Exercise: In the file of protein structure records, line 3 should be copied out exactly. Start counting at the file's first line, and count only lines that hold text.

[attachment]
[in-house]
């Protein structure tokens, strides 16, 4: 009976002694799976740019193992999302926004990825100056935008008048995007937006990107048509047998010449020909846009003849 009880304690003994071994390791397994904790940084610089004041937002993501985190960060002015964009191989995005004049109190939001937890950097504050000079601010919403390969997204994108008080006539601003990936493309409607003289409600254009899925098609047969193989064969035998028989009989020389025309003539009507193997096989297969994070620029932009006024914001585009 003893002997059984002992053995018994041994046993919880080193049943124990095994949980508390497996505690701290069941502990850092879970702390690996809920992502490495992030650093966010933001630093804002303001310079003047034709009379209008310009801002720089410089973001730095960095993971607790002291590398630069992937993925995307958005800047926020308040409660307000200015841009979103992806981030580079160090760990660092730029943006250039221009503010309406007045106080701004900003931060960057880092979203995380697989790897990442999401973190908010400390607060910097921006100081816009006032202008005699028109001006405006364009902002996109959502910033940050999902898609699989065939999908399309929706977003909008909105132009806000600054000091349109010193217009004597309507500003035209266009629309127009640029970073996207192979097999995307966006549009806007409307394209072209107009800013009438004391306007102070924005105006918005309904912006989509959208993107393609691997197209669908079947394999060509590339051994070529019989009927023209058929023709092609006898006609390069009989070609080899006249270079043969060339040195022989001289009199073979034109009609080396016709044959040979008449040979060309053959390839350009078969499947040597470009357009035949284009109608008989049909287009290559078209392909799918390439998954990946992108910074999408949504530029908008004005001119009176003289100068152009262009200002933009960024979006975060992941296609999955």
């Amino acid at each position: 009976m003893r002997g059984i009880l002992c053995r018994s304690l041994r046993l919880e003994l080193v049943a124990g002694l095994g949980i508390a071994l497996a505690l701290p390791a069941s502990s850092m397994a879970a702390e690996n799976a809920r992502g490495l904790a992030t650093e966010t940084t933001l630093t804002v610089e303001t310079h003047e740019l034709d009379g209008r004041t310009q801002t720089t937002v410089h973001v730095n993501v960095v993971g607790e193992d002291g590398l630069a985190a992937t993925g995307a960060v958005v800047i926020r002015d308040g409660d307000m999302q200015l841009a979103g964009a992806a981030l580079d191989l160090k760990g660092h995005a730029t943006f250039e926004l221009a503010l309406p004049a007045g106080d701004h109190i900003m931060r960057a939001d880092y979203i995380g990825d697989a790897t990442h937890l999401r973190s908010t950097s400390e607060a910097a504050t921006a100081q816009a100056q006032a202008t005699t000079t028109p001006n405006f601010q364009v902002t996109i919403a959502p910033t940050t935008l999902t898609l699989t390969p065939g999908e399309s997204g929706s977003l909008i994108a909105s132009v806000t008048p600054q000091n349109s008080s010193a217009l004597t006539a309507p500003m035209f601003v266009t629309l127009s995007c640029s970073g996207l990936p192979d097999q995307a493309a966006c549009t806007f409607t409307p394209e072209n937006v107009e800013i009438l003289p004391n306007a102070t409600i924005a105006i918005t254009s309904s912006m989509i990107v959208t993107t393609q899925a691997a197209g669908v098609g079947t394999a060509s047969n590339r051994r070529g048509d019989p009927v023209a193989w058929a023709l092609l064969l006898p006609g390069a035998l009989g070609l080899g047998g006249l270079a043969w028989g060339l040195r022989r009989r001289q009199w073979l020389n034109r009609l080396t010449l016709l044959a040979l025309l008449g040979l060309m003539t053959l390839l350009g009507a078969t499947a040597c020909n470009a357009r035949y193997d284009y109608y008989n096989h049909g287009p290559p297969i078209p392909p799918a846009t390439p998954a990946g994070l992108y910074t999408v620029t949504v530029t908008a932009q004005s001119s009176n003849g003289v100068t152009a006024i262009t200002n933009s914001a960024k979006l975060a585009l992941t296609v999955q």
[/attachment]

């Amino acid at each position: 009976m003893r002997g059984i009880l002992c053995r018994s304690l041994r046993l919880e003994l080193v049943a124990g002694l095994g949980i508390a071994l497996a505690l701290p390791a069941s502990s850092m397994a879970a702390e690996n799976a809920r992502g490495l904790a992030t650093e966010t940084t933001l630093t804002v610089e303001t310079h003047e740019l034709d009379g209008r004041t310009q801002t720089t937002v410089h973001v730095n993501v960095v993971g607790e193992d002291g590398l630069a985190a992937t993925g995307a960060v958005v800047i926020r002015d308040g409660d307000m999302q200015l841009a979103g964009a992806a981030l580079d191989l160090k760990g660092h995005a730029t943006f250039e926004l221009a503010l309406p004049a007045g106080d701004h109190i900003m931060r960057a939001d880092y979203i995380g990825d697989a790897t990442h937890l999401r973190s908010t950097s400390e607060a910097a504050t921006a100081q816009a100056q006032a202008t005699t000079t028109p001006n405006f601010q364009v902002t996109i919403a959502p910033t940050t935008l999902t898609l699989t390969p065939g999908e399309s997204g929706s977003l909008i994108a909105s132009v806000t008048p600054q000091n349109s008080s010193a217009l004597t006539a309507p500003m035209f601003v266009t629309l127009s995007c640029s970073g996207l990936p192979d097999q995307a493309a966006c549009t806007f409607t409307p394209e072209n937006v107009e800013i009438l003289p004391n306007a102070t409600i924005a105006i918005t254009s309904s912006m989509i990107v959208t993107t393609q899925a691997a197209g669908v098609g079947t394999a060509s047969n590339r051994r070529g048509d019989p009927v023209a193989w058929a023709l092609l064969l006898p006609g390069a035998l009989g070609l080899g047998g006249l270079a043969w028989g060339l040195r022989r009989r001289q009199w073979l020389n034109r009609l080396t010449l016709l044959a040979l025309l008449g040979l060309m003539t053959l390839l350009g009507a078969t499947a040597c020909n470009a357009r035949y193997d284009y109608y008989n096989h049909g287009p290559p297969i078209p392909p799918a846009t390439p998954a990946g994070l992108y910074t999408v620029t949504v530029t908008a932009q004005s001119s009176n003849g003289v100068t152009a006024i262009t200002n933009s914001a960024k979006l975060a585009l992941t296609v999955q």